Coming off a bye week, the Owls are expected to come in with some fire and the desire to break a winless streak against Penn State that dates to 1941.
When it was suggested to him that this game is Temple's Super Bowl, O'Brien pointed out it is just as important to Penn State, especially because the Nittany Lions have no postseason reward because of NCAA sanctions.
"We only have 12 games this year, so every game for us is a very vital football game," he said. "We're playing in front of 100,000 people here at Penn State. I would assume our players will come out with a lot of intensity. We've only got two more months to play.
"So I'm glad it's their Super Bowl, but this is a big game for us, like every single game this year. On November whatever, our season is over. So this is a big game."
The Lions must match the intensity and focus on their execution. They have done some things very well this season and other things not so well.
They must continue to maintain a sizable advantage in the turnover battle. In the last two weeks, Penn State has not turned the ball over at all while forcing eight - four in each contest.
On the flip side, however, has been the difficulty in converting the turnovers to points. The Nittany Lions have scored just three times - one field goal and two touchdowns - off the eight turnovers, and one of those TDs was linebacker Mike Hull's 74-yard return of a fumble last week against Navy.
Part of the problem has been the inconsistency of sophomore kicker Sam Ficken, who has made just one of his five field-goal attempts and has missed two extra points. With Saturday's game followed by the start of the Big Ten schedule, Ficken will have to pick it up, and O'Brien said his offense will have to do so as well.
"I'd rather score touchdowns than kick field goals, to be honest with you," the coach said, "and that's what I'm going to try to do."
Under the leadership of McGloin, the Penn State offense has not coughed up the ball in the last two games. For the season, the fifth-year senior has thrown for eight touchdowns - matching his total for the entire 2011 season - with one interception.
After two years of being part of a system with no clear-cut No. 1 quarterback, McGloin is enjoying the difference this season.
"I don't feel I necessarily have to go out there and try to make big plays to stay in the football game," McGloin said. "I can just relax, play my game, and take the coaching. I don't consider myself playing safe or anything like that. It's just doing a good job of making the right reads and delivering the ball."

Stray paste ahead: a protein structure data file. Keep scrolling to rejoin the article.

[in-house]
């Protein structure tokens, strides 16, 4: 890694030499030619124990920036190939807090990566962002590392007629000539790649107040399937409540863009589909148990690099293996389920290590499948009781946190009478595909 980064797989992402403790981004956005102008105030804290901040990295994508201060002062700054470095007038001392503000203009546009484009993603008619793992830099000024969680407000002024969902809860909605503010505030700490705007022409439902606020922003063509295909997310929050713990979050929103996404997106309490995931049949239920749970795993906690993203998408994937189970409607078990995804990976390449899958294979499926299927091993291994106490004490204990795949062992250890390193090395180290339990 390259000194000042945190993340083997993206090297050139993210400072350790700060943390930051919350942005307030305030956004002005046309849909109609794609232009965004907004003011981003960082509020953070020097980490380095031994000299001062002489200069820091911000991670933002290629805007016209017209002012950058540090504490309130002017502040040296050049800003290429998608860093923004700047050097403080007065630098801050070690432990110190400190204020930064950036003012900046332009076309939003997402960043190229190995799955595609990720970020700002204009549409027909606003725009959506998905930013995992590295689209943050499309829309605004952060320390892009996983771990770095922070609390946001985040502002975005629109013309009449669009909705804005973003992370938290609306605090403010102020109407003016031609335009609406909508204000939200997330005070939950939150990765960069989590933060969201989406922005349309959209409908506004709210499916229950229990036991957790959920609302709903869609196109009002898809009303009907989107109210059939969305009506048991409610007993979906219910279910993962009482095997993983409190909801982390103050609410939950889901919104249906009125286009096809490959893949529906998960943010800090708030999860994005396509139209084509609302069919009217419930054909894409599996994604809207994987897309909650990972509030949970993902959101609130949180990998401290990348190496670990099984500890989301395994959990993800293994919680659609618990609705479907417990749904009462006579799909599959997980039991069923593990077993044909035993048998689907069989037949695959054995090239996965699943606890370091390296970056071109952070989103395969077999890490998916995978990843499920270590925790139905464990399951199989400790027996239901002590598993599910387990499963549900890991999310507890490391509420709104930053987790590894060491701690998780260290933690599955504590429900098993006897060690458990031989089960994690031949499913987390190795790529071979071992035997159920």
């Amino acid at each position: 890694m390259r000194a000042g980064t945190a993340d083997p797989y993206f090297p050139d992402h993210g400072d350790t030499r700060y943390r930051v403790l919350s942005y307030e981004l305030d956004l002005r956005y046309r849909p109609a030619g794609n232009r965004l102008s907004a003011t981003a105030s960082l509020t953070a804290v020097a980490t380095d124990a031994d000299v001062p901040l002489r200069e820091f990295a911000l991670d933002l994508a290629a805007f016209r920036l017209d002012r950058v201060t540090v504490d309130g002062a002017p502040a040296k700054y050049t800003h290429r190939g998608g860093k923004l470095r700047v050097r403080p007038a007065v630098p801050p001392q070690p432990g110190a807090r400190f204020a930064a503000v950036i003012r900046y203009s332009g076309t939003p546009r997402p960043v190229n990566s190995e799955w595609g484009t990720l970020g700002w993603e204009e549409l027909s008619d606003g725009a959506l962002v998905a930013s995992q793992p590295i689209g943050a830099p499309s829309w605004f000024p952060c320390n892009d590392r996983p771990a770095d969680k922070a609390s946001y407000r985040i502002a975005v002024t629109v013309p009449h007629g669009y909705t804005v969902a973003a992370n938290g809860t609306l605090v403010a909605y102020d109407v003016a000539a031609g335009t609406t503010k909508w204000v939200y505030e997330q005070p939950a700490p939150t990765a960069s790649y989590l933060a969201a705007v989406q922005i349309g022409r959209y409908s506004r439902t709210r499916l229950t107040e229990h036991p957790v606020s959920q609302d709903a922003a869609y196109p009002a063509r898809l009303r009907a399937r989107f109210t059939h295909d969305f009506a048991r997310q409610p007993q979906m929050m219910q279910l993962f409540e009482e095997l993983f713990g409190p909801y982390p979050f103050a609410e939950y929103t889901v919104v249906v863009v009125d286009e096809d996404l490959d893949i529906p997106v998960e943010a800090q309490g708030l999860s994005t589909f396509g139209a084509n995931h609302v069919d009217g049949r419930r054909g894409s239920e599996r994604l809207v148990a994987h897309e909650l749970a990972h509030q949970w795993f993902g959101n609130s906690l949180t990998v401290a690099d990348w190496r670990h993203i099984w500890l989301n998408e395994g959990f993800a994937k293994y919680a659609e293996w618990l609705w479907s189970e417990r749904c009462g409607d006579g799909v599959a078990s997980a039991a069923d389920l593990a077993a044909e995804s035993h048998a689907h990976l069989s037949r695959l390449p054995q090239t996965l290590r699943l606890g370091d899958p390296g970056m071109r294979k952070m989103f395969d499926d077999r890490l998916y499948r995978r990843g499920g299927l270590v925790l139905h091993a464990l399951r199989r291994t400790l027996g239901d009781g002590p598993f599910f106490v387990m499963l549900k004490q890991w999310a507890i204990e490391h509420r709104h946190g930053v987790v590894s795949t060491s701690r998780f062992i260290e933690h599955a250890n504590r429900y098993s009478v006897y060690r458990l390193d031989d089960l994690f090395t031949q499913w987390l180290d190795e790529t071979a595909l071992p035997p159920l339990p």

Even with the injuries to their first two tailbacks, Bill Belton and Derek Day, the Nittany Lions need to run the football better to help McGloin. It seemed to come along last week behind a pair of big backs, 245-pound Curtis Dukes and 236-pound Michael Zordich, but O'Brien knows the Lions can do more.
"We're definitely looking for improvement in the running game," he said. "The offensive line has done a really good job of run blocking for the most part. It's probably more me having to call more runs and get them into the game a little bit more."
On defense, the Nittany Lions did a better job of stopping Navy on third down but must be prepared to deal with dual-threat Temple quarterback Chris Coyer, especially if the Owls decide to open up their passing game after throwing it only 29 times the first two weeks.
Temple at Penn State
Saturday at 3:30 p.m., Beaver Stadium, State College, Pa.
Records: Penn State 1-2; Temple 1-1.
TV/Radio: 6ABC; WIP-AM (610), WNTP-AM (990), WNPV-AM (1440).
Coaches: Penn State, Bill O'Brien (first season, 1-2); Temple, Steve Addazio (second season, 10-5).
Series: Penn State leads, 37-3-1, counting the seven wins that were vacated last July by NCAA sanctions. The Nittany Lions won, 14-10, last year at Lincoln Financial Field. The Owls' last win came in 1941.
Betting line: Penn State by 7.
Four things to watch
The Penn State rushing attack improved last week behind big tailbacks Michael Zordich (a converted fullback) and Curtis Dukes, but still has not posted a touchdown yet this season. O'Brien said he intends to go to the run more.
With opposing defenses needing to do more to stop sophomore Allen Robinson, who has 24 catches in three games, the Nittany Lions need a No. 2 receiver to step forward.
Will Temple continue to give up big plays? The Owls allowed 11 plays of 21 yards or more against Villanova and Maryland. We will find out if they corrected that weakness during the bye week.
Will the Owls have more offensive balance? Temple has run the ball 74.7 percent of the time through two games. But the Owls have several four-receiver sets they have yet to use.
Four things you might not know
Penn State's Matt McGloin leads all Big Ten quarterbacks with eight touchdown passes - matching his total for all of last season - and ranks fourth in the conference in total offense, gaining 234.7 yards per game.
Sam Ficken tried the first field goal of his career for the Nittany Lions last year against Temple, but his 49-yard attempt at the end of the first half was blocked. Ficken finished the season 1 for 2.
Temple running backs Montel Harris and Matt Brown are ranked among the nation's active leaders in career 100-yard games. Harris, a Boston College transfer, is tops on the list with 22 games. Brown is tied for 10th with 10.
Temple defensive backs Anthony Robey and Hasson Reddick both have birthdays on Saturday. Robey is 21 years old and Reddick is 18.
- Joe Juliano and Keith Pompey
Contact Joe Juliano at 215-854-4494 or firstname.lastname@example.org, or follow on Twitter @joejulesinq. Read his blog, "Lion Eyes," at www.philly.com/lioneyes